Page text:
Murder in Umbria: The Murder of Meredith Kercher
Guilty? Rudy Hermann Guede
With Patrick off the hook, police and media attention turned to another African immigrant. While the police had Knox, Lumumba and Sollecito in custody, forensic analysis showed that bloody fingerprints from the crime scene could not be matched to any of the three in custody, but instead were matched to a local small-time drug dealer and petty thief named Rudy Hermann Guede. Italian police put out bulletins identifying him, but he was shortly located in Germany, detained there by transit police for boarding a train without a ticket. Positively identified there, he was soon extradited back to Italy for suspicion of murder.
udy Hermann Guede had moved with his father from Côte d'Ivoire to Italy when Rudy was five. When his father returned to the economically and politically unstable West African nation, Rudy stayed behind with a prosperous businessman, Paolo Caporali, and his family. Rudy remained with the family even after his father returned again to Perugia as a laborer. Rudy's adolescent rebellion, though, drove a rift between him and Caporali. He fell into the darker side of Perugia's extensive student party scene, allegedly becoming a small-time drug dealer. A knife fight left him with an abdominal scar.
Rudy and Meredith, Rudy told police, had met at Silenzi's Halloween party. He told police that they made a date for the next night, contradicting her British friends with whom she spent the next evening, who maintained that she went home because she was tired, not because she had other plans.
Rudy admitted that he had been in the cottage the night Meredith died, and that they had had consensual sex that night. But he maintained that he didn't kill her. Rudy insisted that that someone broke in and killed Meredith while he was in the bathroom, suddenly sick from a bad kebab. He had been playing his iPod during his time in the bathroom, he said, but eventually her screams filtered past his headphones. When he pulled himself together and made it out of the bathroom, he claimed, he saw a brown-haired Italian man who he thinks may have been Raffaele, whom he did not know well. The man insulted him with an Italian racial slur, reminded him that everyone would assume the black man was the guilty one, and left. Rudy testified that he heard but did not see Amanda, although he told police he'd only met Amanda once at Le Chic. Rudy suggested that she may have mistaken him for Patrick, although the two African immigrants differ in age by over 20 years and bear little resemblance to each other.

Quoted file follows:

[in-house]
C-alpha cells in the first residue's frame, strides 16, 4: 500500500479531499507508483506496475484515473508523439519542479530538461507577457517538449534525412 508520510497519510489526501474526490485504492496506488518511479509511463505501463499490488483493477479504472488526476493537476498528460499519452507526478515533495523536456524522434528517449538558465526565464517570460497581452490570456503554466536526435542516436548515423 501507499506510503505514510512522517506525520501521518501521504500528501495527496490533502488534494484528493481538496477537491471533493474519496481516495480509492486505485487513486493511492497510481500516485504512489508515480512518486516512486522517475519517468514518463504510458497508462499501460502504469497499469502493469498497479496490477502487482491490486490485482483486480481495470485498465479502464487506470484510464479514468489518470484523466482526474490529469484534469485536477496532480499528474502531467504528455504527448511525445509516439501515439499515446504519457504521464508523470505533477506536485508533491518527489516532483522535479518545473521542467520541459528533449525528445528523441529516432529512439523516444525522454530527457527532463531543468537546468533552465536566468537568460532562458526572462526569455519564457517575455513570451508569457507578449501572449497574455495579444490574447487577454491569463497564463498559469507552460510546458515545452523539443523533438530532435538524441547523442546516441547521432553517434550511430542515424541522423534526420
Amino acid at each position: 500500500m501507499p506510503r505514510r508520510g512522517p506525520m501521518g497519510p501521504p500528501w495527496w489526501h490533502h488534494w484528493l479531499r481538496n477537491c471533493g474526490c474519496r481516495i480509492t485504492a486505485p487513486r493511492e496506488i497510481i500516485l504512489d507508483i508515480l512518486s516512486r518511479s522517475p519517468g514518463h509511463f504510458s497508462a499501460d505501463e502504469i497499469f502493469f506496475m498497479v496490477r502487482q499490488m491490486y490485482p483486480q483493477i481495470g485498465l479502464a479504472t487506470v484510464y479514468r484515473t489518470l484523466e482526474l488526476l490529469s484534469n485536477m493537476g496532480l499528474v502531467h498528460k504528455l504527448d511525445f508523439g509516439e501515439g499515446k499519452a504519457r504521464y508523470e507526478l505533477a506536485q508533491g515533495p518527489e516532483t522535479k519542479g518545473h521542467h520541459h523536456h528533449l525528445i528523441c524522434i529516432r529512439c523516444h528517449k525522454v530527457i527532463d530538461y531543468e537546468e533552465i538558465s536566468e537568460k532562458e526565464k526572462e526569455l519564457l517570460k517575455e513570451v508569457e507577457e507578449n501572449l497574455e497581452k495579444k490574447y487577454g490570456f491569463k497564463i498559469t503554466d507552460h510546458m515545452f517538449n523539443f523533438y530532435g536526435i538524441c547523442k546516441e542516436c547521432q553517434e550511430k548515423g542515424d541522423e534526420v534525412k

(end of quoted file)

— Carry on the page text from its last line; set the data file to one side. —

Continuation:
In his version of events, Rudy tried to save Meredith, but gave up, panicked, and fled. Police determined that he then went to a student disco until well after midnight, leaving only to head to a bar, where he stayed until dawn. The next night, he went clubbing again. When the DJ that night declared a moment of silence for Meredith, witnesses say Rudy kept dancing. The next day he fled to Germany, where zealous transit police soon detained him.
Rudy accepted a fast-track trial, apparently believing Amanda and Raffaele were framing him. The DNA left behind after his tryst with Meredith and his implausible tale of an exculpatory bout of food poisoning contributed to his 30-year sentence, but he's appealing the case and suggesting that Amanda killed Meredith during an argument about money. He claimed that Meredith called Amanda a "drugged-up tart" and that Amanda needed the money for drugs.
Italian prosecutors, while pleased with the conviction of Guede, remained convinced that Guede could not have acted alone. In addition to the incongruity, variability and implausibility of their accounts of their actions on the night in question, physical evidence connecting Knox and Sollecito to the crime scene was accumulating.